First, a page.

Stewart M. Powell / Houston Chronicle – 2011-04-12 00:01:04
Politics, Focus on Economy Cited for Lack of Action after Tucson and ICE Slayings
(April 11, 2011) — Emblazoned on the red billboard truck that motored through downtown Houston last week was this number: 2,995 — a tally of the people believed slain with guns since the Tucson, Ariz., shooting that killed six people and wounded 13, including Arizona Congresswoman Gabrielle Giffords.
The truck started off in New York’s Times Square and will traverse the US, keeping a running tab on gun deaths as part of an effort by 550 Mayors Against Illegal Guns to galvanize support for stricter gun laws.
Yet despite the highly visible campaign, there is no groundswell for additional gun regulations since the Jan. 8 Tucson shooting or the slaying of a Texas ICE agent in Mexico with a weapon purchased in Dallas.
The political debate has shifted from ambitious attempts to ban specific kinds of weapons such as Saturday night specials or assault-style weapons to more modest efforts to limit the lethality of legal weapons and tighten screening to prevent purchases by convicted criminals or individuals with evidence of mental illness or instability. Even those proposals face little hope of passage in the politically split Congress.
A loose consensus has emerged that recognizes “these killings are the shooter’s responsibility, not the gun’s responsibility,” says US Sen. John Cornyn, R-San Antonio.
“Drunk drivers kill 25,000 people a year and we don’t ban cars — we go after the driver,” adds Rep. Ted Poe, R-Humble, a former Harris County criminal court judge for two decades.
A measure to restrict ammunition magazines to 10 rounds rather than the 33-round magazine used in Tucson has 105 Democratic co-sponsors but languishes in a subcommittee in the Republican-controlled House. In the closely divided Democratic-led Senate, no action has been taken on a proposal by Sen. Charles Schumer, D-N.Y., to stiffen penalties for states that fail to provide updated mental health reports to the National Instant Criminal Background Check System used to screen prospective gun buyers.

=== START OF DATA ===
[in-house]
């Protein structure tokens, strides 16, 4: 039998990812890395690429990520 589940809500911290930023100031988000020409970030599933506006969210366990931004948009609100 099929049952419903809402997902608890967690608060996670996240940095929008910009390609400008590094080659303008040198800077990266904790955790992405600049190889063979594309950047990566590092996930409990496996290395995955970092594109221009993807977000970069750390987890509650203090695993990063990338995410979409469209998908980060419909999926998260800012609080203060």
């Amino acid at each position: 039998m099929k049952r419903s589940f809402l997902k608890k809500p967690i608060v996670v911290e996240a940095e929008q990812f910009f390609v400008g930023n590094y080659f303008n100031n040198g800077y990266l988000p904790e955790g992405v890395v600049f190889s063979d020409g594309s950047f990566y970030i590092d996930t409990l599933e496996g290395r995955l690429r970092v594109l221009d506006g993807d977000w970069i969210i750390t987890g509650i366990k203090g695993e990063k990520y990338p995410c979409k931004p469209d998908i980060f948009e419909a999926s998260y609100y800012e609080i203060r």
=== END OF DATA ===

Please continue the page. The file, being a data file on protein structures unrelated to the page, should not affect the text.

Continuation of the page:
Not a Legislative Priority
Schumer’s proposal also would close the so-called “gun show loophole” that permits some firearms sales without background checks.
“Political divisions over guns and the power of the National Rife Association have created an environment where gun control has become essentially untouchable,” says John M. Bruce, a University of Mississippi scholar who wrote The Changing Politics of Gun Control. “Democrats have decided they can’t win on this issue so they’re not going to bring it up. They’re tweaking around the margins but our society has collectively decided that we’re willing to accept tens of thousands of firearms fatalities each year.”
Behind gun control advocates’ absence of momentum is simple political calculus: Jobs and the economy trump any talk of gun control on Capitol Hill: “We don’t have the luxury of spending political capital on a lot of other issues,” says Rep. Michael McCaul, R-Austin. “Our focus is the economy — as it should be.”
Supreme Court Rulings
Rep. Sheila Jackson Lee, D-Houston, who backs “responsible gun regulations consistent with the Second Amendment,” emphasizes that “we have a number of crises we are facing but creating jobs is imperative.” Even among centrist politicians in Congress, there is no support for new restrictions.